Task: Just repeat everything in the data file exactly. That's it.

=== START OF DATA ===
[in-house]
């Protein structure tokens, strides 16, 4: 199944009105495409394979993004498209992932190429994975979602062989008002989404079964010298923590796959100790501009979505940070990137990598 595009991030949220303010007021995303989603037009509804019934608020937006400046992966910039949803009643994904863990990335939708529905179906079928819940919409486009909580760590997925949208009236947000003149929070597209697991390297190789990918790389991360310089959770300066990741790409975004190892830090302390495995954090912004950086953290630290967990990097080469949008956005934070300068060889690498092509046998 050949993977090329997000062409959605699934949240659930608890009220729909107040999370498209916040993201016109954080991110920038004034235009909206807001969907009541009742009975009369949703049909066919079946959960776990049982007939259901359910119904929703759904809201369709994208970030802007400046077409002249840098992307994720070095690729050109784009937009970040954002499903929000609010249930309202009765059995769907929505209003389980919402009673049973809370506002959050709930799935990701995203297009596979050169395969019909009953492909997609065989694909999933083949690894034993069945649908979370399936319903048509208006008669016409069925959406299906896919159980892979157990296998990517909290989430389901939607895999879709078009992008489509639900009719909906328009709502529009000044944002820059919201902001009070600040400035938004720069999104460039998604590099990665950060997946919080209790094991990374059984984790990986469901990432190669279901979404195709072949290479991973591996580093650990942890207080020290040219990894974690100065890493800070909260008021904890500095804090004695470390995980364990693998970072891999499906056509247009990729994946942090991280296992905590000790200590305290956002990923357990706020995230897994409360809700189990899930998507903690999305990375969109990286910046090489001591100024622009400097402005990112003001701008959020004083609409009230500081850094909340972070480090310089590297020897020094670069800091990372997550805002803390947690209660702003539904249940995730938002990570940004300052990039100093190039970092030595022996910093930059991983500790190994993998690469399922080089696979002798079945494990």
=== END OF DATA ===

[in-house]
């Protein structure tokens, strides 16, 4: 199944009105495409394979993004498209992932190429994975979602062989008002989404079964010298923590796959100790501009979505940070990137990598 595009991030949220303010007021995303989603037009509804019934608020937006400046992966910039949803009643994904863990990335939708529905179906079928819940919409486009909580760590997925949208009236947000003149929070597209697991390297190789990918790389991360310089959770300066990741790409975004190892830090302390495995954090912004950086953290630290967990990097080469949008956005934070300068060889690498092509046998 050949993977090329997000062409959605699934949240659930608890009220729909107040999370498209916040993201016109954080991110920038004034235009909206807001969907009541009742009975009369949703049909066919079946959960776990049982007939259901359910119904929703759904809201369709994208970030802007400046077409002249840098992307994720070095690729050109784009937009970040954002499903929000609010249930309202009765059995769907929505209003389980919402009673049973809370506002959050709930799935990701995203297009596979050169395969019909009953492909997609065989694909999933083949690894034993069945649908979370399936319903048509208006008669016409069925959406299906896919159980892979157990296998990517909290989430389901939607895999879709078009992008489509639900009719909906328009709502529009000044944002820059919201902001009070600040400035938004720069999104460039998604590099990665950060997946919080209790094991990374059984984790990986469901990432190669279901979404195709072949290479991973591996580093650990942890207080020290040219990894974690100065890493800070909260008021904890500095804090004695470390995980364990693998970072891999499906056509247009990729994946942090991280296992905590000790200590305290956002990923357990706020995230897994409360809700189990899930998507903690999305990375969109990286910046090489001591100024622009400097402005990112003001701008959020004083609409009230500081850094909340972070480090310089590297020897020094670069800091990372997550805002803390947690209660702003539904249940995730938002990570940004300052990039100093190039970092030595022996910093930059991983500790190994993998690469399922080089696979002798079945494990």